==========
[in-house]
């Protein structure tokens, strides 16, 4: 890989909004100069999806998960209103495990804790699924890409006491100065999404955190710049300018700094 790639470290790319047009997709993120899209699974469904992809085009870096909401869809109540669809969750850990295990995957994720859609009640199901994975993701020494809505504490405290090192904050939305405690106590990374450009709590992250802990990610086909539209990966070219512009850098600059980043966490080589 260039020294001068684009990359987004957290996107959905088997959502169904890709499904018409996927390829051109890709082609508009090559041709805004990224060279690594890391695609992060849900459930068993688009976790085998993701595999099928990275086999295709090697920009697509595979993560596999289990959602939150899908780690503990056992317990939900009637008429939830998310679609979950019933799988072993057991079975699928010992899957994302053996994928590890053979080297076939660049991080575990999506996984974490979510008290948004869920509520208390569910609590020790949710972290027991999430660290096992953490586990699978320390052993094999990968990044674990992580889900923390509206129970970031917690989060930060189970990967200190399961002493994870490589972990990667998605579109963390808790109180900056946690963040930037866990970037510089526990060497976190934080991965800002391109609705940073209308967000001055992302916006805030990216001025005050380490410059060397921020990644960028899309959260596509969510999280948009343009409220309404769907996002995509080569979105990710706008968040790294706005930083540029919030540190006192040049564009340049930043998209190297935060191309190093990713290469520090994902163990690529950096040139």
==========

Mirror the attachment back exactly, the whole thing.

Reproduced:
[in-house]
């Protein structure tokens, strides 16, 4: 890989909004100069999806998960209103495990804790699924890409006491100065999404955190710049300018700094 790639470290790319047009997709993120899209699974469904992809085009870096909401869809109540669809969750850990295990995957994720859609009640199901994975993701020494809505504490405290090192904050939305405690106590990374450009709590992250802990990610086909539209990966070219512009850098600059980043966490080589 260039020294001068684009990359987004957290996107959905088997959502169904890709499904018409996927390829051109890709082609508009090559041709805004990224060279690594890391695609992060849900459930068993688009976790085998993701595999099928990275086999295709090697920009697509595979993560596999289990959602939150899908780690503990056992317990939900009637008429939830998310679609979950019933799988072993057991079975699928010992899957994302053996994928590890053979080297076939660049991080575990999506996984974490979510008290948004869920509520208390569910609590020790949710972290027991999430660290096992953490586990699978320390052993094999990968990044674990992580889900923390509206129970970031917690989060930060189970990967200190399961002493994870490589972990990667998605579109963390808790109180900056946690963040930037866990970037510089526990060497976190934080991965800002391109609705940073209308967000001055992302916006805030990216001025005050380490410059060397921020990644960028899309959260596509969510999280948009343009409220309404769907996002995509080569979105990710706008968040790294706005930083540029919030540190006192040049564009340049930043998209190297935060191309190093990713290469520090994902163990690529950096040139």